• AdWords will not be able to track conversions off the back of clicks made in Safari more than 24 hours previously.
  • Click-through conversions on search, shopping and YouTube should be largely unaffected by the cookie changes.
  • Click-through conversions on display and AFS networks may encounter a drop in volume.
  • View-through and cross-device conversions may encounter a drop in volume across all networks.

What is the solution?

  • AdWords will begin to use statistical modelling (via historical data and machine learning) to account for data that can’t be directly measured.
  • It is currently unclear as to whether it will be possible to exclude these statistically modelled conversions from regular reporting.
  • Modelled conversions will not be applicable for display, video, AdSense, view-through or cross-device conversions.
  • It is recommended that conversion volume is monitored over the coming months, particularly for activity that is being optimised by an AdWords bid strategy. It may be necessary to adjust your targets to compensate for the underreported conversions.
  • There is an additional solution that makes use of a new GA cookie (below).

Google Analytics

How is it affected?

  • GA Data should not be affected due to the use of a first party cookie – thus compliant with the updated ITP policy.

What is the solution?

  • Google have released a new GA cookie, which houses the GCLID from PPC clicks.
  • This means that if an AdWords account is linked to GA (and Auto-tagging is enabled, which it should be), then Google will be able to track AdWords activity much more accurately.
  • This solution will be automatically pushed out to all advertisers, although there is an option to opt-out.

Updated:

  • AdWords are pushing two primary solutions:
    • For those users with an account linked to GA, simply enabling auto-tagging will ensure that your conversion measurement remains unaffected by the Safari updates.
    • For everybody else (or if you want to wholly upgrade your tagging solution), it is recommended that you install the Global Site Tag across all of your website pages, and create Event Snippets for your conversion actions.

DoubleClick Search

DoubleClick Search have been similarly prompt in rolling out a platform update, altering the way in which conversions based on it’s native Floodlight tag will be reported:

How is it affected?

  • DS won’t be able to track conversions off the back of clicks made in Safari more than 24 hours previously.

What is the solution?

  • DS will use statistical modelling (via historical data and machine learning) to account for data that can’t be directly measured.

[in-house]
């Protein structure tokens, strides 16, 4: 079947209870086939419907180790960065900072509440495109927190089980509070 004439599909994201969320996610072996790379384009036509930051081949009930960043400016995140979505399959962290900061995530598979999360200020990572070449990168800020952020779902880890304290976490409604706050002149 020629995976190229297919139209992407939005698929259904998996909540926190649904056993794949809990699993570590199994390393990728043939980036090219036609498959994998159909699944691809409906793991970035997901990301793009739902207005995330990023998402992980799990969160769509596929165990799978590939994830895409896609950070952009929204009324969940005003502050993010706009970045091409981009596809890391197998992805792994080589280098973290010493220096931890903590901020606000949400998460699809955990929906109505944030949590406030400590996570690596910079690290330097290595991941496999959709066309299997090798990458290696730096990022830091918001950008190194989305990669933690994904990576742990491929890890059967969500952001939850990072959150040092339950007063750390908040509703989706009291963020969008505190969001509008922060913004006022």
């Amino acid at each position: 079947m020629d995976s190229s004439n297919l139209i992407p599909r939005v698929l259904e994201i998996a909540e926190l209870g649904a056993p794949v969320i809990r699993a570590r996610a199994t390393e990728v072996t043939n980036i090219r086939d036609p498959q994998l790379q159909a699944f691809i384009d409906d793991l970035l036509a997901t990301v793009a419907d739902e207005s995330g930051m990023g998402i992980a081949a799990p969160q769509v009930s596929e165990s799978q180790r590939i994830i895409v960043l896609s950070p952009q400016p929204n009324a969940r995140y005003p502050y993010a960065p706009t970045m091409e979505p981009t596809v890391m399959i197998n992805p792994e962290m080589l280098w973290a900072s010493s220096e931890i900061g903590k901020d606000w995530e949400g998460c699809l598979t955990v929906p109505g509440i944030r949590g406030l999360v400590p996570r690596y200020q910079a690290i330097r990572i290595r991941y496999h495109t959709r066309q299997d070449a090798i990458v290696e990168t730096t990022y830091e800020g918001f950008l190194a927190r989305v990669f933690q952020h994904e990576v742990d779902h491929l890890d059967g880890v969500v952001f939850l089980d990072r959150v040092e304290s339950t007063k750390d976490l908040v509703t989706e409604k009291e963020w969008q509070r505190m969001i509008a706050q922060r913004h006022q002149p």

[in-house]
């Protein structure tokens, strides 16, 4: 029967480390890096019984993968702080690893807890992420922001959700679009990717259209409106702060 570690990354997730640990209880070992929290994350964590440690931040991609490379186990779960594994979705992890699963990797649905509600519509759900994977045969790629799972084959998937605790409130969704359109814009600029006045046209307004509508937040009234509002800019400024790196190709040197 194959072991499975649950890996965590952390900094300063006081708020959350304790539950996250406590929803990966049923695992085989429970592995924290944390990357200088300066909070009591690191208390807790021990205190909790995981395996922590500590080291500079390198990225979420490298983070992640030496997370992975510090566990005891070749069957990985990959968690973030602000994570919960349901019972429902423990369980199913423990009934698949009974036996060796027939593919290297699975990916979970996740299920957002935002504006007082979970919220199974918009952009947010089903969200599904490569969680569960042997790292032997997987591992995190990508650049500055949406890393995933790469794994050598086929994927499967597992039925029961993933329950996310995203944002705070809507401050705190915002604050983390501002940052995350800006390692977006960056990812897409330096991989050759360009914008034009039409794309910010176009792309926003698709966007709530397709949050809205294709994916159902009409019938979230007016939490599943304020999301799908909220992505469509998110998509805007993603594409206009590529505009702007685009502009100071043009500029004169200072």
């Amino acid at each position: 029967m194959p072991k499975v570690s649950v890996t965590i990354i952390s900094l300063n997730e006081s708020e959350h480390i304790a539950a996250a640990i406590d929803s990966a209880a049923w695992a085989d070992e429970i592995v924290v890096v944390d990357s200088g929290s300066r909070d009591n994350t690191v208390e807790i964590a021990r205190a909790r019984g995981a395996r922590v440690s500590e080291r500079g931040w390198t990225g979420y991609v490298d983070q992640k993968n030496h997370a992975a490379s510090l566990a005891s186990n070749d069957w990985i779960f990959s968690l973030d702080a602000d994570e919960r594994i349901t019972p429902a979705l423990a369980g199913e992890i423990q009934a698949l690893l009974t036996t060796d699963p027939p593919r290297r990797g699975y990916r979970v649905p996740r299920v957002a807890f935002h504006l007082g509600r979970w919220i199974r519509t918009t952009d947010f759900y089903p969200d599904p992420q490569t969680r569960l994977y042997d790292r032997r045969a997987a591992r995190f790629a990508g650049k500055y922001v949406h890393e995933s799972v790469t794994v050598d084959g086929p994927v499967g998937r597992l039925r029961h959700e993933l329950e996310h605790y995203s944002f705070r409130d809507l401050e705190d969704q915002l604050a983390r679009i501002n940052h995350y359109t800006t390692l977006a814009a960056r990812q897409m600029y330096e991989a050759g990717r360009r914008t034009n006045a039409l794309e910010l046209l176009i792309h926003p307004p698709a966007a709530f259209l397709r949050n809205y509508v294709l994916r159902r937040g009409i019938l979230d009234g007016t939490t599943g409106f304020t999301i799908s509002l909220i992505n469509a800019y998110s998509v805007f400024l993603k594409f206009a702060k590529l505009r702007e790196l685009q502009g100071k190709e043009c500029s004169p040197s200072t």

• By default, all floodlight columns will include ‘scaled’ (those that are determined via statistical modelling) conversions, but there will be the ability to exclude them.
  • There will be a new attribution model created in DS to account for the ‘scaled’ conversions.
  • It is recommended that conversion volume is monitored over the coming months, particularly for activity that is being optimised by a DS portfolio bid strategy. It may be necessary to adjust your targets to compensate for the underreported conversions.

Updated:

  • DS have rolled out new official recommendations relating to tag updates & implementation solutions that will navigate the ITP issue.
  • For those users with a GTM integration, it is recommended that you enable the Conversion Linker Tag in the GTM platform, and specify it to fire on All Pages.
  • For those using iframes/image tags, the process is slightly more involved and involves two main steps:
    • Generate a new Global Site Tag from within DCM & apply to all pages across your website.
    • Update your existing Floodlight tags in DCM to the new Event Snippet format, and replace your existing Floodlights on site with these new Event Snippets
  • Safari conversion data will continue to be statistically modelled until either of the two solutions above are implemented.

Bing Ads

No official word yet from Bing, but we expect tracking to be impacted in a similar manner to AdWords.


Updated:

  • Bing are officially recommending that you enable auto-tagging within the platform to ensure that your conversion measurement remains unaffected by the Sarafi changes.

Yahoo

The impact on Yahoo is relatively similar to that of AdWords, with the subtle benefit of an extended window subject to users landing on a Yahoo domain. An official solution or workaround however is yet to have been communicated:

How is it affected?

  • A user who converts after seeing an ad on a Yahoo site will not be affected as long as the conversion occurs within 24 hours.
  • If they convert after this, they will also need to have visited a website ending in Yahoo.com within a 24 hour period.

Programmatic (DBM/DCM)

How is it affected?

  • DBM will not be able to track conversions off impression or clicks that happened in Safari over 24 hours previously.
  • No ability to retarget users more than 24 hours after their last site interaction on Safari.

What is the solution?

  • DBM/DCM are currently working on platform updates.

Amazon

How is it affected?

  • Amazon won’t be able to track conversions off impressions or clicks that happened in Safari over 24 hours previously on non-Amazon sites.
  • No ability to retarget users more than 24 hours after their last site interaction on Safari.
  • Should not affect Amazon as much for on-Amazon conversions, as users visit Amazon regularly, thus refreshing the 24 hour window.

What is the solution?

  • Nothing official yet, but likely working on platform updates.

What Next?

So where does this all leave us? Well, from a search perspective things look to remain relatively business-as-usual. The platform updates rolled out across AdWords, GA and DS appear to be alleviating the main concerns that were raised when the ITP initiative was announced. Programmatic activity however appears to be operating in an increasingly challenging environment, with repercussions and limitations most notably affecting retargeting activity. An announcement will likely be made by Google in the coming weeks regarding DCM and DCM platform updates to address these issues once the impact has been fully assessed. In the meantime, we’ll be keeping an ear out for any further updates and will communicate these as necessary.